NPR logo

China Embraces Reggae; Will Its Message Follow?

  • Download
  • <iframe src="https://www.npr.org/player/embed/7489307/7489310" width="100%" height="290" frameborder="0" scrolling="no" title="NPR embedded audio player">
  • Transcript
China Embraces Reggae; Will Its Message Follow?

China Embraces Reggae; Will Its Message Follow?

China Embraces Reggae; Will Its Message Follow?

  • Download
  • <iframe src="https://www.npr.org/player/embed/7489307/7489310" width="100%" height="290" frameborder="0" scrolling="no" title="NPR embedded audio player">
  • Transcript

Bob Marley's classic album Legend is now on sale in China, nearly a quarter-century after it was released in the West.

The question: will reggae retain its political underpinnings in China, or is it all about the rhythm?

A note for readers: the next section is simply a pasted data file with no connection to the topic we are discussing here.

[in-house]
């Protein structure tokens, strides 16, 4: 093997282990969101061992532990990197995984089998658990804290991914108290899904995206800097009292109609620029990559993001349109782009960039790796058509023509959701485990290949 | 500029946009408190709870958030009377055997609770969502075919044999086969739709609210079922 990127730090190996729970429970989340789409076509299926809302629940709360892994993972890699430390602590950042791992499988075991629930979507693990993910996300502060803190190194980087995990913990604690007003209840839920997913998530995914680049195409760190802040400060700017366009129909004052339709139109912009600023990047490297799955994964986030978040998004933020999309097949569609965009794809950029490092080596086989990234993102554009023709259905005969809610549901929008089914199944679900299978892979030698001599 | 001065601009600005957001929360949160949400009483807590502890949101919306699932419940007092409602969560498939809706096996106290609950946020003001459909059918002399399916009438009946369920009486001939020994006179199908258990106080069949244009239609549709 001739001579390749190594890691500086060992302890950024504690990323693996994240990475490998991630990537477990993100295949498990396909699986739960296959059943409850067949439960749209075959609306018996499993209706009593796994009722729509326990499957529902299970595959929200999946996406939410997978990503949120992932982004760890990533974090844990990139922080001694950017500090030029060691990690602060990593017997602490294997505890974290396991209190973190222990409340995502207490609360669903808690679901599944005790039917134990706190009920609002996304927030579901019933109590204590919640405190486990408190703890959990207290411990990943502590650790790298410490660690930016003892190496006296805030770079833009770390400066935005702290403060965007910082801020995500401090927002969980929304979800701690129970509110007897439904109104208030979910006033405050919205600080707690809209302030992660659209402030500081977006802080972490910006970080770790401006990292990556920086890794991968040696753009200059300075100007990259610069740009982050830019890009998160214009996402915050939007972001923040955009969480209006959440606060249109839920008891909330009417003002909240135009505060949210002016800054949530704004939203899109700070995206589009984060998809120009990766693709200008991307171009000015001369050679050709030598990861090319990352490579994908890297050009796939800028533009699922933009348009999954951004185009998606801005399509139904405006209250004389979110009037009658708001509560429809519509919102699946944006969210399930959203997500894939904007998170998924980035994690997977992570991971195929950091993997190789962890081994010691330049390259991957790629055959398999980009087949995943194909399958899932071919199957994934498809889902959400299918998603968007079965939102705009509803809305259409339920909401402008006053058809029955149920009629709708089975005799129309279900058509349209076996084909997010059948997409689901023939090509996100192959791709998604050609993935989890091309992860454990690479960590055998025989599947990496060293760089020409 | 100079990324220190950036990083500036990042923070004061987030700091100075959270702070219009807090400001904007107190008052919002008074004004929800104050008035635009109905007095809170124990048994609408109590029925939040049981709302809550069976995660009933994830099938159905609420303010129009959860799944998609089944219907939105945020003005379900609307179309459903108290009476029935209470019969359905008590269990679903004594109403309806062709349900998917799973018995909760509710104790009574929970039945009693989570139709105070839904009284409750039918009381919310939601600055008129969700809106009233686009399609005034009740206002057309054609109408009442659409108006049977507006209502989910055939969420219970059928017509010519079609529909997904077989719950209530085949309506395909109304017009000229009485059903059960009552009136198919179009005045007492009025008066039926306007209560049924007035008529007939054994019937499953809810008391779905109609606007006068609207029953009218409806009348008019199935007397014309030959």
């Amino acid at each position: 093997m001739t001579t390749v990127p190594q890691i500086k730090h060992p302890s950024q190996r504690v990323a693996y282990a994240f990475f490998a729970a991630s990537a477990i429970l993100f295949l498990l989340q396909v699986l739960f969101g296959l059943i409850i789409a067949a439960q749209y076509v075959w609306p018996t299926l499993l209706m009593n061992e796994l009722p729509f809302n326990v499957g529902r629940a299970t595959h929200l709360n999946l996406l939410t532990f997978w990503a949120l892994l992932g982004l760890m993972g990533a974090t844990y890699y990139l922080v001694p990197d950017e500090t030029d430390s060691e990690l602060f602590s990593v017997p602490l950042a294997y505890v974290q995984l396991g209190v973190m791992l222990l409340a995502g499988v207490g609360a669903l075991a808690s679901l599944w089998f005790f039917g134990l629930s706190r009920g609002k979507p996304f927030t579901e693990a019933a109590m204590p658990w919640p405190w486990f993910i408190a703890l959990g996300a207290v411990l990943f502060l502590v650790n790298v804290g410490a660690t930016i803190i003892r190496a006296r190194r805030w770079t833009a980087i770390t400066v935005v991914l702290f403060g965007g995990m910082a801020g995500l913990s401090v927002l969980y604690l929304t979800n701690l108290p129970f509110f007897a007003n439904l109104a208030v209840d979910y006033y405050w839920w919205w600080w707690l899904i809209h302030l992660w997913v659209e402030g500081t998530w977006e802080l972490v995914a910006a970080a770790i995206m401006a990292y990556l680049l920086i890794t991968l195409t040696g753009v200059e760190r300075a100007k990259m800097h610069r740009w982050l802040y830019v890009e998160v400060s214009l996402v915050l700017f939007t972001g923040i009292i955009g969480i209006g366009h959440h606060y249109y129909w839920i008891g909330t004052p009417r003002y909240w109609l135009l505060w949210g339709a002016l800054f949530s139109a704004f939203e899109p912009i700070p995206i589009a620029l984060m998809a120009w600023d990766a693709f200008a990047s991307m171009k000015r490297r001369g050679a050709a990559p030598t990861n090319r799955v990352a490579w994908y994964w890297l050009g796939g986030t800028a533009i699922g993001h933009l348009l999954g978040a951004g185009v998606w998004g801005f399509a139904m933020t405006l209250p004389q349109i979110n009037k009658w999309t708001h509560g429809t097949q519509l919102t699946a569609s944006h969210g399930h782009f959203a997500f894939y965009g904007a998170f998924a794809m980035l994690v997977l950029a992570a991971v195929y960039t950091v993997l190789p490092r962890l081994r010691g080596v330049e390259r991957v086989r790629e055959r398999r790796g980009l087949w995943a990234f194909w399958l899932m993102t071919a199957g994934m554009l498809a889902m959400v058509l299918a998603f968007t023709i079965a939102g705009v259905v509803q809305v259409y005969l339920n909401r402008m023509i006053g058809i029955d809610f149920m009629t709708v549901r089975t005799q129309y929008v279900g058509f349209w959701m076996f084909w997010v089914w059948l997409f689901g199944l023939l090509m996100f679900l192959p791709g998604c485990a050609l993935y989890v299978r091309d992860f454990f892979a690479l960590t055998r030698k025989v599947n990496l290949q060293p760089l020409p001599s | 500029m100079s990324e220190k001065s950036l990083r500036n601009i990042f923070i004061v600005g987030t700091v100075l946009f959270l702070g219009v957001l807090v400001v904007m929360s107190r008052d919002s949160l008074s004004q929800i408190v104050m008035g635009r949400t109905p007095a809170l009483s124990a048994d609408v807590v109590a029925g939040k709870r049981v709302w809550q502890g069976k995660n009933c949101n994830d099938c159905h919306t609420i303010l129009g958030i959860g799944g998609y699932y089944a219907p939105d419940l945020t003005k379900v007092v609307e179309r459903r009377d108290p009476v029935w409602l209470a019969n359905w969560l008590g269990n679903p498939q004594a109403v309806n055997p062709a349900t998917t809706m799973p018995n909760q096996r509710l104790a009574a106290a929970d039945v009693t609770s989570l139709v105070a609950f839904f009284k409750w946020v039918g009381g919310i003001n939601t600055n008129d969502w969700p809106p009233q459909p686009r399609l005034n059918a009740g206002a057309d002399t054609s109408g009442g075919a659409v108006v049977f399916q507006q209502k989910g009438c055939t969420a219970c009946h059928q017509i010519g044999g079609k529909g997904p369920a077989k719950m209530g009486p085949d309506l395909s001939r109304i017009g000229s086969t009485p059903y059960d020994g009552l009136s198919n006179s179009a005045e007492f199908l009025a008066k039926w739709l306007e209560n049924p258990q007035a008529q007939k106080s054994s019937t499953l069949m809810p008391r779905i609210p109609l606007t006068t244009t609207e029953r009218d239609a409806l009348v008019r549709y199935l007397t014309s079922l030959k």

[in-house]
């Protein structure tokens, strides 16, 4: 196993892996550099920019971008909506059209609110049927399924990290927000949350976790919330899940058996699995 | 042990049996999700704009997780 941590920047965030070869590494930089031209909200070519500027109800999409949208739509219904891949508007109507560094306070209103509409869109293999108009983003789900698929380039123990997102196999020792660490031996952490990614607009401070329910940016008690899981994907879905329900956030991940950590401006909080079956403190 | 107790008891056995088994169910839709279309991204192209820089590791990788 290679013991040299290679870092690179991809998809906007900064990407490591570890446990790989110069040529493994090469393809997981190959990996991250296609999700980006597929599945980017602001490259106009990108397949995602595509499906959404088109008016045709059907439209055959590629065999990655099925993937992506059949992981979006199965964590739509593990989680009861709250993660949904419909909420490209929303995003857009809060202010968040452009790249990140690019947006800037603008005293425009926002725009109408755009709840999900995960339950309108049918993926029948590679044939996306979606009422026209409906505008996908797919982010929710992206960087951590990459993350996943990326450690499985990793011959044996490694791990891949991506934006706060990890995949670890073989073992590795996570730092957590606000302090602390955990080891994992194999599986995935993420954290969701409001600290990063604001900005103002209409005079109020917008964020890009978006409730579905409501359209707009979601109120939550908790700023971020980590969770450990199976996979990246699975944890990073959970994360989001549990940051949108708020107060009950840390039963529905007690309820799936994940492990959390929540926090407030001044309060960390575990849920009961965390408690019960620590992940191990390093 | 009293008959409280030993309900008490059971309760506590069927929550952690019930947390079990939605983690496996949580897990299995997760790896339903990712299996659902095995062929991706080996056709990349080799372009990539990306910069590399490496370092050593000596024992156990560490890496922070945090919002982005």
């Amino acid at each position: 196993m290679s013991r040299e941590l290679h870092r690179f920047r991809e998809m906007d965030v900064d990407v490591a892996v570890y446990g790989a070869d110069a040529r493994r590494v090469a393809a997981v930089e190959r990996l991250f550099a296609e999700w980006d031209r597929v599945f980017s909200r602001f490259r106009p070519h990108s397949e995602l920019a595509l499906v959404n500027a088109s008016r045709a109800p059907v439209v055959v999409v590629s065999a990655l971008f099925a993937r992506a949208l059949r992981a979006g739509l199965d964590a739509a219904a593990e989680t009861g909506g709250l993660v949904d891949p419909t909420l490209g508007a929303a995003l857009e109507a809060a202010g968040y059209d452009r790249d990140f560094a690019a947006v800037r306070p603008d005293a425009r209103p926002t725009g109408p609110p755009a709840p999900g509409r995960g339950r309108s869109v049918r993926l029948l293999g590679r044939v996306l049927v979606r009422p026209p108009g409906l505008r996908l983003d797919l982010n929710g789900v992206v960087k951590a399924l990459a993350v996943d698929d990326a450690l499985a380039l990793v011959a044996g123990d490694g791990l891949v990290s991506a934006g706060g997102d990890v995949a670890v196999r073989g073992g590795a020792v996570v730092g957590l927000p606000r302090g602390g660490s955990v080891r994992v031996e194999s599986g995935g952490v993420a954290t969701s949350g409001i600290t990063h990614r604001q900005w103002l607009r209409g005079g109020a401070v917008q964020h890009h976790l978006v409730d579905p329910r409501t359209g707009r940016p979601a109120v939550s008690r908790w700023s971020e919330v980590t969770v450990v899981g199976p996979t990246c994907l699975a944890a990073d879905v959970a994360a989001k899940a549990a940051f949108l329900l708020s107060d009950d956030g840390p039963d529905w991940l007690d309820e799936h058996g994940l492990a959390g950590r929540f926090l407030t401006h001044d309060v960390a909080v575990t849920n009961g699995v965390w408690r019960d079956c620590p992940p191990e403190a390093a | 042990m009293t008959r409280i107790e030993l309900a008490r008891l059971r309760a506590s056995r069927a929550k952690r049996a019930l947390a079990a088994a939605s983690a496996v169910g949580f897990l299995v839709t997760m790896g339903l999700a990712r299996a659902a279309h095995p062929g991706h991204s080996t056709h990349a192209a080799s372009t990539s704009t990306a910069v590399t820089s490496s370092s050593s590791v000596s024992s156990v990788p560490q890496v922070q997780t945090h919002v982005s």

Some say that if there's a Bob Marley figure in China, it's got to be Cui Jian, who is known as the "Father of Chinese Rock and Roll." Cui Jian rose to fame in the 1980s, singing about the plight of China's everyday people. The government banned him from playing large concerts until recently. He dismisses the suggestion that he could be Bob Marley's Chinese equal.

"Don't make that comparison, I'm embarrassed to even think about it that way," Cui says. "Maybe you could say we're his heirs, that we've inherited a part of his legacy. His influence was an element of our success."

Reggae and China go way back. It was Chinese immigrants to Jamaica who opened some of the first recording studios in Kingston. But can China produce a reggae superstar?

We no longer support commenting on NPR.org stories, but you can find us every day on Facebook, Twitter, email, and many other platforms. Learn more or contact us.